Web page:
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On Nov. 7, Ohio voters elected 11 openly gay and lesbian public officials. These include Megan Kilgore, the city auditor in Columbus, and Democrat Ryan Mess, who garnered the most votes of 13 candidates in the race for Cincinnati Board of Education.

In Ohio, LGBT people may be legally fired or denied an apartment for their sexual identity or orientation unless they live in one of 19 currently protected cities.  This makes the election of LGBT officials especially meaningful in Ohio. 

Ohio House Rep. Nickie Antonio, D-Lakewood, sponsored a bill last June that would change that.  The Ohio Fairness Act (H.B. 160) would ban discrimination based on sexual orientation or gender identity in housing and employment. This reflects similar protections already in place in 22 states. 

The bill is a “fair proposal that will simply give people who are lesbian, gay, bisexual or transgender the same freedom to work, the same freedom to live where they choose, the same equal participation in society, just as anyone else in Ohio,” Antonio told reporters.

“No one should be denied access to a home and all that comes with that responsibility,” she added. “No one should live in fear of losing their job, or be denied the right to pursue a career and be a contributing member of society.”

Antonio is openly gay and serving her fourt term as a state representative, leading her party’s House caucus as Democratic Whip. The Ohio Fairness Bill has been referred to the Government Accountability and Oversight Committee, and is yet to go to a vote. 

“We are your family, friends, teammates, neighbors and coworkers who deserve to feel safe in our communities and in our wonderful state,” said Douglas Koala Robinson of the Southeastern Ohio LGBT Coalition. 

In 2013, a private school teacher in Ohio was fired when officials at her school became aware of her partner through her mother’s obituary.

Four years earlier, a manufacturing executive believed to be gay was fired after facing severe harassment from his coworkers and manager, including groping and having his car vandalized with spray paint more than once. He presented the case to the Ohio court system and lost, as freedom from harassment based on sexual orientation and fair employment of LGBT people is not protected by state or federal law.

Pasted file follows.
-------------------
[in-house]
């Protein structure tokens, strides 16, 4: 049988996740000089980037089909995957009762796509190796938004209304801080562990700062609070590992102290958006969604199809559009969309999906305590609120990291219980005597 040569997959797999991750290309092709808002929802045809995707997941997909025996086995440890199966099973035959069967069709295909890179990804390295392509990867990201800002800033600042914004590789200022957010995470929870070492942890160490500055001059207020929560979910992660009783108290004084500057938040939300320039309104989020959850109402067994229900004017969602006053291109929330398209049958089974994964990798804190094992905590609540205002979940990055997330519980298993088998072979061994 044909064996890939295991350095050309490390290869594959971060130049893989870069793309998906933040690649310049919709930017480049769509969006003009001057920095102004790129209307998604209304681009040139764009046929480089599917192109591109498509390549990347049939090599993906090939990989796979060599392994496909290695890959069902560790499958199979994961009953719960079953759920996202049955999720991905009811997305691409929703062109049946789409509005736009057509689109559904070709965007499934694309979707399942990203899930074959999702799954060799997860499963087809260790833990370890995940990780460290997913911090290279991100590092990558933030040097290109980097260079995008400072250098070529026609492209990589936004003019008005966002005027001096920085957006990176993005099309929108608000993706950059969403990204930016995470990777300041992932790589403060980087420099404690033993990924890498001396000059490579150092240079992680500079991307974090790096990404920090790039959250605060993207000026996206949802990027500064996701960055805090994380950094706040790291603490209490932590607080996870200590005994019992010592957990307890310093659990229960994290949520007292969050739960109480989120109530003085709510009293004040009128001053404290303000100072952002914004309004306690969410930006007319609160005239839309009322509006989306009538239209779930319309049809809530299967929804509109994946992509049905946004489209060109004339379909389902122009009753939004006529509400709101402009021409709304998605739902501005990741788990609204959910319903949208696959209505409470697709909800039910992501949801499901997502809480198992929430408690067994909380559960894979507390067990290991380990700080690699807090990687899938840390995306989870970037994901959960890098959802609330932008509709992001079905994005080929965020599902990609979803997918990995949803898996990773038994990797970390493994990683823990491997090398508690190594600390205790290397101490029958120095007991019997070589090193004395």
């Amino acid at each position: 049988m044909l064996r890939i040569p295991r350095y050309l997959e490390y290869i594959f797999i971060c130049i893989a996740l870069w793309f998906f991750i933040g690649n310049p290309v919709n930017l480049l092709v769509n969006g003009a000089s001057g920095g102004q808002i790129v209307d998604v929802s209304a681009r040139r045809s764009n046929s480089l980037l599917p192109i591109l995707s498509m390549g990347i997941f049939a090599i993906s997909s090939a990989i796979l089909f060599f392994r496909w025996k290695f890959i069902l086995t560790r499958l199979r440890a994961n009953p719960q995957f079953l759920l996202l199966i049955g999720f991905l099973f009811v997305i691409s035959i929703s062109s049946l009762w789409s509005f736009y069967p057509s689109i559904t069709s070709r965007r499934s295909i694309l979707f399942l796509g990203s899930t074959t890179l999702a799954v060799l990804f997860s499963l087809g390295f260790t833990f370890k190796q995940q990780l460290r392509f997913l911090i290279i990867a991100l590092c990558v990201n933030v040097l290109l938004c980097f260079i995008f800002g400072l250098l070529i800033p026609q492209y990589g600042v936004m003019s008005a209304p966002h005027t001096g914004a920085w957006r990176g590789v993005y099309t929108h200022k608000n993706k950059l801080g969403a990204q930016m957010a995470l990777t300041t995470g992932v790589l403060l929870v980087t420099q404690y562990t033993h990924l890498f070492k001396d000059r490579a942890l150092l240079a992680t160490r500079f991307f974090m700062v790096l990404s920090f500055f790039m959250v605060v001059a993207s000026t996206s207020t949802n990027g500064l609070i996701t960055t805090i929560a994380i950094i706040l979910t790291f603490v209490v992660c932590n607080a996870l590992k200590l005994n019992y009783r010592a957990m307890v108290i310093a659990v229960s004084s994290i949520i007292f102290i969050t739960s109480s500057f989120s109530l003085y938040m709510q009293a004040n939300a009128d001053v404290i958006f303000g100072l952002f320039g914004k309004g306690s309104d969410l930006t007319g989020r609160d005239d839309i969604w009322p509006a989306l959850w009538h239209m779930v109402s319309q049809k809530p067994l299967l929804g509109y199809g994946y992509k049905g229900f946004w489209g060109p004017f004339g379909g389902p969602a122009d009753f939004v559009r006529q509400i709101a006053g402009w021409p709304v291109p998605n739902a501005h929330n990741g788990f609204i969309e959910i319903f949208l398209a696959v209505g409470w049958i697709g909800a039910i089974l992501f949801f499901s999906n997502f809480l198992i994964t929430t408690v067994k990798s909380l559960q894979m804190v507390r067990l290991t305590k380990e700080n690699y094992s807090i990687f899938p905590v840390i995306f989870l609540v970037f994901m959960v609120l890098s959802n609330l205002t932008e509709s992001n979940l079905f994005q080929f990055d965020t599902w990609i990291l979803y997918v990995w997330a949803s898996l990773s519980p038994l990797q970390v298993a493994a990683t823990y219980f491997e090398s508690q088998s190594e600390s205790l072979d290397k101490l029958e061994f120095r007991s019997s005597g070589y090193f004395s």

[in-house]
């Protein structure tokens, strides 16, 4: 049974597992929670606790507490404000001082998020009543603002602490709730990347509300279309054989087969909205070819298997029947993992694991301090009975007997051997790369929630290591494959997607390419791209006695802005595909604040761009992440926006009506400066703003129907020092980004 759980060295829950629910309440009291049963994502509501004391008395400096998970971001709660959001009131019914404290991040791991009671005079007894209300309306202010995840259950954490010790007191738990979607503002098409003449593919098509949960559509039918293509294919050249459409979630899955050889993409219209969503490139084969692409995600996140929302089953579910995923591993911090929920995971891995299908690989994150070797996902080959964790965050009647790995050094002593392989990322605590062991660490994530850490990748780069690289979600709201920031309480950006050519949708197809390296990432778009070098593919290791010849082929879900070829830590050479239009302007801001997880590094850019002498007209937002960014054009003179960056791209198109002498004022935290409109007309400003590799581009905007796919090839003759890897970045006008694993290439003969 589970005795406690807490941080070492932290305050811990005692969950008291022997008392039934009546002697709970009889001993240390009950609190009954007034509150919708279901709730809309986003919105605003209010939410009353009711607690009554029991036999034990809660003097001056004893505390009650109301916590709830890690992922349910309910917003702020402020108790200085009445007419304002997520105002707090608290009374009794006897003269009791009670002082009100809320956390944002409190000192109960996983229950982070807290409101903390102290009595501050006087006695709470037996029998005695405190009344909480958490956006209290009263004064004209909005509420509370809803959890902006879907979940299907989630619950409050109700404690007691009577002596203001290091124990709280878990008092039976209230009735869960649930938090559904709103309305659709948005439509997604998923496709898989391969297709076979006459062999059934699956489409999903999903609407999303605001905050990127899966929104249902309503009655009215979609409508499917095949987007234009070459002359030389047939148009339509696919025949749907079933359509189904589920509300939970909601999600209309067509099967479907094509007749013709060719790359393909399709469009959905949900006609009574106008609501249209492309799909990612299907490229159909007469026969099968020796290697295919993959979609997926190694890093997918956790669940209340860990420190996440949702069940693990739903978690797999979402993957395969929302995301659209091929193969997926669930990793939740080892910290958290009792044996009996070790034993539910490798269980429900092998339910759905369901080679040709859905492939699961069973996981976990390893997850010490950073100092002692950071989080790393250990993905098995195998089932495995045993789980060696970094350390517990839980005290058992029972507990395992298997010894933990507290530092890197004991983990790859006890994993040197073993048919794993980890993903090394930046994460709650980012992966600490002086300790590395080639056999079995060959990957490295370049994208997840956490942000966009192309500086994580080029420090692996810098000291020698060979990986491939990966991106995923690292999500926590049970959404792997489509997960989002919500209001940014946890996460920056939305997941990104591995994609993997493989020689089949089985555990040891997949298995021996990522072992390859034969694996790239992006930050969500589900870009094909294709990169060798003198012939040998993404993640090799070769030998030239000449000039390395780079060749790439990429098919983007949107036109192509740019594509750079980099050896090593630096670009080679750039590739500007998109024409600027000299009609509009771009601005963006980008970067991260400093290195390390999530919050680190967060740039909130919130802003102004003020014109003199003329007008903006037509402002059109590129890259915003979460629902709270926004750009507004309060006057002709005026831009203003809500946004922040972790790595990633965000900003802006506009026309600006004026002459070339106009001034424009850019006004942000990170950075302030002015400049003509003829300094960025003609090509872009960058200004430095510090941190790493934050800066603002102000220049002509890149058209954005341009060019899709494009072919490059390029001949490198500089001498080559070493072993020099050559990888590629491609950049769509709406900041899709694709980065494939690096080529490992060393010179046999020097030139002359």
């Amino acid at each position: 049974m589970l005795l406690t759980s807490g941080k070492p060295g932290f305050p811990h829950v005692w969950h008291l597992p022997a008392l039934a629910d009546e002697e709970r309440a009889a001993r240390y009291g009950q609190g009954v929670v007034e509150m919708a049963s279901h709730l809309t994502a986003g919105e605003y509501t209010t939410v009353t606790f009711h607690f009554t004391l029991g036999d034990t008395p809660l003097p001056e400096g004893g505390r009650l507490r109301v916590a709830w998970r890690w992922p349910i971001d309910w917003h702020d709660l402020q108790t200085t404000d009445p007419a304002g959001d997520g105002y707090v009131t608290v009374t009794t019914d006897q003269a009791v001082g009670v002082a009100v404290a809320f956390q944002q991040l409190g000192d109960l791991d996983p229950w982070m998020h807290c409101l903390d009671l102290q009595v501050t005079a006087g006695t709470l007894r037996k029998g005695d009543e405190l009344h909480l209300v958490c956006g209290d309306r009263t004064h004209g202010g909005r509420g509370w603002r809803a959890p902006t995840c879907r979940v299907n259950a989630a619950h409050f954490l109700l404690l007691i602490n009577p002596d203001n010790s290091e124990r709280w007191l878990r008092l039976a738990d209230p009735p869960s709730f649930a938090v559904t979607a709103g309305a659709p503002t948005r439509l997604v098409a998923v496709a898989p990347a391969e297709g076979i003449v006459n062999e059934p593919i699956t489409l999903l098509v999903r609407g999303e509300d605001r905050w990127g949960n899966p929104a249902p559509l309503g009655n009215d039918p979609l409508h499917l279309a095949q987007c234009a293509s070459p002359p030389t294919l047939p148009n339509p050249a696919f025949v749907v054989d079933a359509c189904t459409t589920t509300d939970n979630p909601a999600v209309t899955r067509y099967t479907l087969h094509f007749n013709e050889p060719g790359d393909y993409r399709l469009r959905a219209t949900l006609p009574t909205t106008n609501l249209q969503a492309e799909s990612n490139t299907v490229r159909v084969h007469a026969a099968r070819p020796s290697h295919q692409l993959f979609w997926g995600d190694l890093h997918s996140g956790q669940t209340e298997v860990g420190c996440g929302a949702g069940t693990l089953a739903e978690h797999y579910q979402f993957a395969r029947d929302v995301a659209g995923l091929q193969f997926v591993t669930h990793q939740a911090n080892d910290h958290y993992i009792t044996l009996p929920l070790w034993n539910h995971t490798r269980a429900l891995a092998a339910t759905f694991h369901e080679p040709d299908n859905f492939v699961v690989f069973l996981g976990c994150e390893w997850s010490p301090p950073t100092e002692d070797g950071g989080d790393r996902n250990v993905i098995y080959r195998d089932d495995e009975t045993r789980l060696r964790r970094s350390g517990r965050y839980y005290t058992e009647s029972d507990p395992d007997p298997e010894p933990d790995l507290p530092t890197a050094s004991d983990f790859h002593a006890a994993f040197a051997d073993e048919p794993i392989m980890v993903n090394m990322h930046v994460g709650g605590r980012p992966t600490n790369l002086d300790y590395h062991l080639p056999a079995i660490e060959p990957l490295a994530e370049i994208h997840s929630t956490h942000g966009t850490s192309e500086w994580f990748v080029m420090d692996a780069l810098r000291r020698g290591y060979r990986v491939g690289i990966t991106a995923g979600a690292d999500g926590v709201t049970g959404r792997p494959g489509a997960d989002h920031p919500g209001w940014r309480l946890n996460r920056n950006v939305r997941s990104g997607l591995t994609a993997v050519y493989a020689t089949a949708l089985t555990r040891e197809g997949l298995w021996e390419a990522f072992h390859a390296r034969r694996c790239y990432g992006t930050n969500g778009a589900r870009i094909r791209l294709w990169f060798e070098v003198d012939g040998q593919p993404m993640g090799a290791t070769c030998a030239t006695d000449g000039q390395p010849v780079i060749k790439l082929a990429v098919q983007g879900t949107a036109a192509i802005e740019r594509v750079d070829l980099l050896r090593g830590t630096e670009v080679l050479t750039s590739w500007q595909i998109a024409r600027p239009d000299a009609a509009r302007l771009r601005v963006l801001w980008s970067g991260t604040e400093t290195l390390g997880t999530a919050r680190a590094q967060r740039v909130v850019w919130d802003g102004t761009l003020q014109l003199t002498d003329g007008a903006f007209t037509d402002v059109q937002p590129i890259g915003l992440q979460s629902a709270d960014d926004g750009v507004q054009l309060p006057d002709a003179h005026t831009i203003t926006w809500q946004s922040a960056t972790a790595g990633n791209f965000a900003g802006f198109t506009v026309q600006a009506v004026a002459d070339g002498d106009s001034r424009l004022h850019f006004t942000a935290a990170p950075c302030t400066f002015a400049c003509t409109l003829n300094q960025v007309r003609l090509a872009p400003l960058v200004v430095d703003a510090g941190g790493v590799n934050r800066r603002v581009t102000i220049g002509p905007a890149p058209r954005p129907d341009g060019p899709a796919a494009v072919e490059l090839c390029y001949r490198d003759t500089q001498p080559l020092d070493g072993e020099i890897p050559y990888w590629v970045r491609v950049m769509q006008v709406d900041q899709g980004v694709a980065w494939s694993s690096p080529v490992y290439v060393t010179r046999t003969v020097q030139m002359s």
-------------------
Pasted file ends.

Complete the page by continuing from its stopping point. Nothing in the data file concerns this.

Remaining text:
According to the National Center for Transgender Equality, 17 percent of transgender Ohioans who have been employed have been fired for their gender identity or expression. 

“It’s a simple fix,” said Grant Stancliff, communications director for Equality Ohio. “We’d just like to add ‘sexual orientation’ and ‘gender identity/expression’ to the list of protected classes in Ohio.” This would place the law firmly on the side of victims of discrimination and provide protection for the 212,000 LGBT workers in Ohio. “We very much support Rep. Nickie Antonio’s bill, the Ohio Fairness Act,” said Stancliff. 

Equality Ohio invites LGBT people who have experienced discrimination to come forward. Once the committee calls for another hearing, supporters of the bill will be asked to testify and share stories of discrimination with committee members. According to Stancliff, some of the most staunchly opposed politicians have been swayed by these personal accounts. 

Without statewide protection, LGBT individuals rely on relative safe havens to find opportunities for employment, community and a safe place to live.  Without the protection of the law, community support is essential to security.

Athens is one of the 19 cities with nondiscrimination protections in place.

The Ohio University LGBT Center, the Southeastern Ohio LGBT Coalition and the Southeast Ohio LGBTQ+ Center all provide resources and advocacy for LGBT people in the area.

In 1998, Athens City Council adopted an amendment to the city’s non-discrimination ordinance that bars discrimination in housing, employment and accommodations on the basis of sexual orientation. That law remains in effect today. 

Local LGBT centers provide resources such as references to LGBT-friendly medical, dental, counseling, and legal services in the area, and networks of community allies and LGBT-affirming businesses. Resources for the Athens area can be found at, which includes information for both students and non-student community members.

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